I mean, this woman's made a steal. And she deserves an enormous amount of credit and admiration. I can tell you she has my personal admiration. But I think the reality is that we have a dynamic young strong candidate in Barack Obama who looks like he's going to be the nominee.

KING: What does your party do about Florida and Michigan? Now, you're going to address the convention in Denver.

EDWARDS: Yes, I expect to.

KING: Obviously, you deserve to. What do you think about Florida and Michigan?

EDWARDS: Well, I think we can't disenfranchise the voters in those two states, particularly in Florida after what happened in 2000. So I think the DNC is scheduled to deal with this later this month. I think they will find some fair middle ground resolution that allows the delegations from those two states to be seated. I suspect there will be some division that slightly favors Senator Clinton but doesn't have a great impact on the race.

KING: We'll be right back with Senator John Edwards.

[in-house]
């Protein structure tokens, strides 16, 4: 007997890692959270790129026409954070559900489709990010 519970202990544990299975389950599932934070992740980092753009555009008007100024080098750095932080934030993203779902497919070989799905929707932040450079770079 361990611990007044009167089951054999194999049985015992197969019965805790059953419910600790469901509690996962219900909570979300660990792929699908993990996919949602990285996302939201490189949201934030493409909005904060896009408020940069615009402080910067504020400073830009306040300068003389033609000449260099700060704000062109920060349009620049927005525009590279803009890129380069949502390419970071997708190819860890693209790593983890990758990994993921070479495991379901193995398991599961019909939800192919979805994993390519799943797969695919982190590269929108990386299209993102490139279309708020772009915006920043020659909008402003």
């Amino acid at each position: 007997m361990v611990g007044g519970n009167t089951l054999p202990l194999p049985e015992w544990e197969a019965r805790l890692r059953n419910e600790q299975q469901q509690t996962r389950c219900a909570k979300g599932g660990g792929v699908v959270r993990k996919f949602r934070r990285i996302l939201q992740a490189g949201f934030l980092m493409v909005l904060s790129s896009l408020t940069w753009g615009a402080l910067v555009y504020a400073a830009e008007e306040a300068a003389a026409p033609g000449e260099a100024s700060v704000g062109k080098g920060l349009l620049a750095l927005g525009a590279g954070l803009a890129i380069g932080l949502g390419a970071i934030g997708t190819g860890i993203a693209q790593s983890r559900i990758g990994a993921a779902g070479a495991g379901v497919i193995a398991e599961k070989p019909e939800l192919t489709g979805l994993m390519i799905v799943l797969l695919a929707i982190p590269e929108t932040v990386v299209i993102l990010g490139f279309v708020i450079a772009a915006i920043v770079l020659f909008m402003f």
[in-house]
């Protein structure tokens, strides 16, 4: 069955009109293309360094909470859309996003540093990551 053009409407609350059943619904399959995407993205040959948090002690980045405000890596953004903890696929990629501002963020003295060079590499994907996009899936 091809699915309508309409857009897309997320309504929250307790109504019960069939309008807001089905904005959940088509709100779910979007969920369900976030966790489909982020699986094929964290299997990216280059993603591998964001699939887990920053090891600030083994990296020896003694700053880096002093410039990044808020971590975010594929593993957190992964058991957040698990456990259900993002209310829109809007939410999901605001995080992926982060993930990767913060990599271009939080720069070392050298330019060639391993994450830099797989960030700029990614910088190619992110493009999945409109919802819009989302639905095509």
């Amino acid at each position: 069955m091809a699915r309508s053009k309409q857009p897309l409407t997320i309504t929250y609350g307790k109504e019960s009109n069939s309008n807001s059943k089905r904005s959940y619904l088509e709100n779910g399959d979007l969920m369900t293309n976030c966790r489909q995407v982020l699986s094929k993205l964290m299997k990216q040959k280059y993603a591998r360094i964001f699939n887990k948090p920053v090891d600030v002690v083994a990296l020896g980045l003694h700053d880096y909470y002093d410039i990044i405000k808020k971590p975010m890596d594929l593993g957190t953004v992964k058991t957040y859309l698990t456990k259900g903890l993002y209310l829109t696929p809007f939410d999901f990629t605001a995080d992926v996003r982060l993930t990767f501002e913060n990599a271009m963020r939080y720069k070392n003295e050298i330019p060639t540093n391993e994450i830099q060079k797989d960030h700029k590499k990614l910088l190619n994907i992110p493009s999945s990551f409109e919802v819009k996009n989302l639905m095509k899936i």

KING: Senator Edwards, would you run again for vice president if asked?

EDWARDS: No. I don't have any interest in it, no intention to do it. The cause of my life, Larry, is to do something about poverty in this country, and I'm going to pour my heart and soul into that. I knew you were going to ask me about this.

But you know, we're here in Philadelphia to launch a campaign to cut poverty in half in the next 10 years. I'm committed to this cause. We have wonderful organizations who are working on this cause. And I just came, in fact, today -- I mentioned this to you earlier. Just came today from being on the Gulf Coast with Habitat for Humanity and President Carter. Earlier today I was hammering nails and building houses on the Gulf Coast. So that's what my life is about now.